February 11, 2016

VINCE: Obviously the next question is why did we choose to use a pseudonym?

ROSEMARIE: Isn’t it better value for the reader if only one author wrote the book?

V: My concern is if people see two names on the cover, they’ll expect it to be twice as good.

R: The considerations are purely practical. Nobody knows who we are. Unlike a lot of other partnerships, neither of us has a name to trade on.

V: In certain circles we do. The cocktail world –

R: Maybe locally.

V: – and the high-stakes arena of research administration. But that’s not going to help sell a mystery novel, so we made the pseudonym decision on our own and very early.

R: We wrote the book as a team. So much so that we practically have one brain between us.

V: And that brain deserves its own name! Which brings us to the origin of Renee Patrick.

R: We wanted the pseudonym to be related to us. I don’t have a middle name, because my mother said my first name was long enough, thank you. But I took Renee as my confirmation name.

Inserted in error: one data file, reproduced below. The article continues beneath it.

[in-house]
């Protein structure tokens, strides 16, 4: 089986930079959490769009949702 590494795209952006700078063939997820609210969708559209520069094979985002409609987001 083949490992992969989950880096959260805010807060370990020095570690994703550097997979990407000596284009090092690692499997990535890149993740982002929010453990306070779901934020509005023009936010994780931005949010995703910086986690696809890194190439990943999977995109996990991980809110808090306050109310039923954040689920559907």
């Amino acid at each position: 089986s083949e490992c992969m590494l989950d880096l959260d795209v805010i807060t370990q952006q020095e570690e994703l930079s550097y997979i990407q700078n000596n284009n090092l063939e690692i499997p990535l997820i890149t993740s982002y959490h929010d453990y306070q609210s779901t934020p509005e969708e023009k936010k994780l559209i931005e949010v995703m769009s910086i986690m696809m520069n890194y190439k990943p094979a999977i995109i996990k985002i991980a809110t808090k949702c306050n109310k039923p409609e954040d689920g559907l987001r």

V: A reminder of what a troublemaker you were as a kid, because Saint René was a man, right?

R: Yes. One of the Jesuit martyrs killed by the Iroquois.

V: Wow. That’s kind of a downer, Rose.

R: Hey, I didn’t want to bring it up. But that’s my connection to the name, which also has the advantage of being both male and female.

V: And my middle name is Patrick, so voila. The result sounds like a name a starlet might have been given in Old Hollywood. The way Esther Blodgett becomes Vicki Lester in A Star is Born.

R: Exactly.

V: Classy, but fake.

R: Just like us.

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